Chinese companies account for $26 billion in investment in the colony. Officially, these state-owned and private firms from China total 2,000, though some analysts say the actual number is more than twice that. Many of them are involved in property dealings and are affiliated with the People's Liberation Army, the Chinese military.
The arrival of companies from China promises to make Hong Kong an international intermediary for the mainland. ''The state-owned companies and entrepreneurs want to use Hong Kong the same way as every other national group has in the past: as a free-wheeling port with low tax rates,'' says Ian Perkin, chief economist at the Hong Kong General Chamber of Commerce.
Meanwhile, the city hopes to retain its array of non-Chinese foreign companies - one of the largest any city in the world can boast of. Much will depend on how firms view prospects on the mainland, analysts say.
As of June, the colony had 415,000 expatriates or 6 percent of the population compared with 150,000 or 2.8 percent of the population in 1983, according to chamber figures. About 80 new regional headquarters and offices arrive yearly, Mr. Perkin says. As a result, Hong Kong's expatriate population is at an all-time high. The growth is being offset somewhat as foreign expatriates give way to Chinese counterparts because of rising costs and the need for Chinese-speaking executives.
Signs of the growing Chinese presence are everywhere and point to a relatively smooth turnover, many businessmen and pro-China analysts insist.
Moreover, China and Britain are patching up old feuds. In a controversial pact last June, the two sides struck a deal on the nature of a Hong Kong supreme court to take over in 1997.
In October, Britain and China pledged to step up efforts to break a deadlock over a new shipping container-port facility. A new $20 billion airport, one of the world's largest infrastructure projects, and once a sore point between London and Beijing, is on its way to being completed by mid-1998.
Touchy over its colonial past, China has viewed its recent battles with the British administration of Hong Kong as a reenactment of the 19th century Opium Wars, analysts say. Once the British are gone, Hong Kong's relations with Beijing will be on more even footing, they predict.
''China's deep-seated anxiety was rooted in fears over British intentions during the transition. They thought the British would screw the place up and take all the money,'' says Richard Margolis, a former British government adviser and now managing director of the Hong Kong office of Smith New Court, an investment house.
''China dealing directly with Hong Kong has shown a different sort of attitude,'' he says. ''The problem-solving capability will actually rise when Britain leaves.''
Perkin predicts Hong Kong's business image will suffer some erosion but stay viable. The territory, he says, will remain attractive because of its setting, infrastructure, low taxation, stable currency, and financial and professional services.
On the downside he sees: rising costs, a declining lifestyle, reduced international profile, tighter regulations, weak rule of law, corruption, problems with skilled labor, and likely restrictions on the free flow of financial information. Political openness will suffer, but stability will prevail because of public apathy, Perkin maintains.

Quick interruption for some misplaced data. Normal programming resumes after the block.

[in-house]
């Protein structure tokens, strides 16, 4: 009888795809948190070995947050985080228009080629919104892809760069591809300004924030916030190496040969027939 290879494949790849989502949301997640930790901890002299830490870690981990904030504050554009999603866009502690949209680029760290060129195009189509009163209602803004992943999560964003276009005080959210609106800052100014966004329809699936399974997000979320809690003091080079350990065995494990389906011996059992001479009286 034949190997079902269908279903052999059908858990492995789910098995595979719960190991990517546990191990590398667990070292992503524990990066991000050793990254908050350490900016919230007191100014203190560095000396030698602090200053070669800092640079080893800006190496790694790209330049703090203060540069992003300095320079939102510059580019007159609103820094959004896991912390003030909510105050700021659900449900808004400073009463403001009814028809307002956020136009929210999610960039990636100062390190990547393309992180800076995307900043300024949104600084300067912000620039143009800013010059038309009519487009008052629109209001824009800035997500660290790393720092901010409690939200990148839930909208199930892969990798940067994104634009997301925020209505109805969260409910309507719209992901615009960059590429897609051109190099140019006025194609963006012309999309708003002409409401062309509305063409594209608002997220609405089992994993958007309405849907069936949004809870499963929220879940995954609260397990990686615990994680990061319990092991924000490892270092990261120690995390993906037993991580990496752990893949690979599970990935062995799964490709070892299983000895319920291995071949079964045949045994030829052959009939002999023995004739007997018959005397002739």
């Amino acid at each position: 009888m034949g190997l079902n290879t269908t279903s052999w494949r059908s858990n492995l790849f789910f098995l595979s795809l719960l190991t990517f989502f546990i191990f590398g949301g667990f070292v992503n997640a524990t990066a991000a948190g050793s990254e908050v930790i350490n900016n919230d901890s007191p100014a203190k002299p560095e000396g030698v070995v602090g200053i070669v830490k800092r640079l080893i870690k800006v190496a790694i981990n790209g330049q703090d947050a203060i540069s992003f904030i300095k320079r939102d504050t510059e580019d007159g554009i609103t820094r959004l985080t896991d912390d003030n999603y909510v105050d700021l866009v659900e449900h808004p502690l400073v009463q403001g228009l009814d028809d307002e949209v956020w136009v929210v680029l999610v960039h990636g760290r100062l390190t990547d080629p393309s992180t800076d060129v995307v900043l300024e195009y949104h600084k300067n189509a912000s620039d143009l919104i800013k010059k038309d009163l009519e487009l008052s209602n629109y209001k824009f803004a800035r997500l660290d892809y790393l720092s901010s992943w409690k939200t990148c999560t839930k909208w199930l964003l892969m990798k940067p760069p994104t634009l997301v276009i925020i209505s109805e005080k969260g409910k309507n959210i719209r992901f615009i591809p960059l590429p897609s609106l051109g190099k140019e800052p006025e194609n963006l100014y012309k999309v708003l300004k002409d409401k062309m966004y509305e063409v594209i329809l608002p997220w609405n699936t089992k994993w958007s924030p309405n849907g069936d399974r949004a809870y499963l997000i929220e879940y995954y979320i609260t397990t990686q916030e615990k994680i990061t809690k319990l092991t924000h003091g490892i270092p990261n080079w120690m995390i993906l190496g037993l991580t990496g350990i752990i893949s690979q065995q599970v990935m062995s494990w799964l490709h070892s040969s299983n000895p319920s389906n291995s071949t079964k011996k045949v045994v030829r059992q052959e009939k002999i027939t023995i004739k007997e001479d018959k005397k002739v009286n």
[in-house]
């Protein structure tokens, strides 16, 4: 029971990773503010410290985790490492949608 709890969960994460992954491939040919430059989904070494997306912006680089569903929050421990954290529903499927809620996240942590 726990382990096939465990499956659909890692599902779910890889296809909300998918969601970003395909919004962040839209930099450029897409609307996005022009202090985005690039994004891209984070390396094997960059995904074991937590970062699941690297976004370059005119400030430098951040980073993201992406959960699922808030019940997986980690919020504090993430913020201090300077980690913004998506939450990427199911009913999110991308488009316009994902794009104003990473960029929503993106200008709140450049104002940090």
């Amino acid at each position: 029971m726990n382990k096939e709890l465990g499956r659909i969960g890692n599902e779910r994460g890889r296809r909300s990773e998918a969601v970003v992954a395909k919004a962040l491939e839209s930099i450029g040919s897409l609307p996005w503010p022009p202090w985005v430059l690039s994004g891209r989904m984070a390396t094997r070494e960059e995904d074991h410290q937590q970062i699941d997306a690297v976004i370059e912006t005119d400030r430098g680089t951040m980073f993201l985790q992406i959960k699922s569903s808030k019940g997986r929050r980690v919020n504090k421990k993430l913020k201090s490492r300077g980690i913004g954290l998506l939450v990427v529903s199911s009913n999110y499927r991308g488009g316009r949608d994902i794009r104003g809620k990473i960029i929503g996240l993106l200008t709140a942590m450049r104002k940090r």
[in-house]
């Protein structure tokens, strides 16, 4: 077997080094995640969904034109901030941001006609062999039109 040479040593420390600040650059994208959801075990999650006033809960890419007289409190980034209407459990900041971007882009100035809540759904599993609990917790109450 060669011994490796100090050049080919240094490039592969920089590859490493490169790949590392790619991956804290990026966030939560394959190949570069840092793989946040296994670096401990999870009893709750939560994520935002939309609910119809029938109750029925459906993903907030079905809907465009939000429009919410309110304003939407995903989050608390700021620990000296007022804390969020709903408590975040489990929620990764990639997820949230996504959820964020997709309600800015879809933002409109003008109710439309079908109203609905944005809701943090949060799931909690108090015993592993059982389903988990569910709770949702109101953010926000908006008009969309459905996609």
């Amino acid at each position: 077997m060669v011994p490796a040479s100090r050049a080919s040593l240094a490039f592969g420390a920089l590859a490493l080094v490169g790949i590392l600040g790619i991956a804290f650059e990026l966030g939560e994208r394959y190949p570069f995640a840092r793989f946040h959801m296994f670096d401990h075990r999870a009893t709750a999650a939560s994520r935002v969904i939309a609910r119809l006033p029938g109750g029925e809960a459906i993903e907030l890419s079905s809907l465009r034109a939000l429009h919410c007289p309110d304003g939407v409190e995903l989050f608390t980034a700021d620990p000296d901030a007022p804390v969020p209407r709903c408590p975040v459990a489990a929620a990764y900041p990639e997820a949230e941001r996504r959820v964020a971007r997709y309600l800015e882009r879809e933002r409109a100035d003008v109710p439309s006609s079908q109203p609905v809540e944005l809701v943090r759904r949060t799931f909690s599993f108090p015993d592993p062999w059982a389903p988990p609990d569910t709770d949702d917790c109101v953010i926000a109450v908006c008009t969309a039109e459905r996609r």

''Hong Kong's future will be as a Chinese financial city,'' he says. ''So Shanghai will be the main competition. But as China keeps opening up, the market will be so big there will be room enough for both.''
Perkin predicts Hong Kong will be an international market in commodities and financial instruments, while Shanghai will be the Chinese-currency-based equity market. ''It will be a bit like Chicago and New York: Shanghai will be more Chicago, Hong Kong will be more New York,'' he says.
Hong Kong needs to diversify the scope of its activity. It has invested and traded largely in China's booming eastern coastal provinces. Now the city is scrambling to defend and broaden trade ties internationally and in the Chinese hinterland.
''It's a matter of survival. In [Chinese] coastal cities, there is more competition and labor costs are more expensive. So, if we want to stay competitive, we have to spread it around,'' says Ms. Wong of the Hong Kong Trade Development Council.
The cautious optimism among many business leaders doesn't mean Beijing has succeeded in winning over all the colony's people. Hong Kong could face the potential loss of skilled professionals if Chinese rule is too harsh.
Polls by Michael DeGolyer, head of the Hong Kong Transition Project at Hong Kong Baptist University, show a split populace with more than half desiring independence or continued British control and 42 percent favoring Chinese rule.
Up to 1 million Hong Kong Chinese, either holding the right of abode overseas or in the process of applying for the status, could decide to leave, the surveys show. London has rejected a proposal from Patten, the Hong Kong governor, to grant British passports to 3.3 million more colony residents.
Beijing has hardly inspired confidence among Hong Kong's uneasy middle class. China has rejected calls for human rights protections for the territory. The Chinese government is also embroiled in new disputes with Britain over retaining Hong Kong's Bill of Rights after 1997 and establishing a so-called shadow Chinese government before the turnover.
''Beijing is very worried that Hong Kong will become a hotbed of dissent,'' says one human rights activist. ''To counter that, they will let Shanghai develop more quickly.''
As for Hong Kong, Martin Lee, one of the colony's most outspoken democrats, says: ''If Beijing has the choice between business and sovereignty, they will always choose sovereignty.''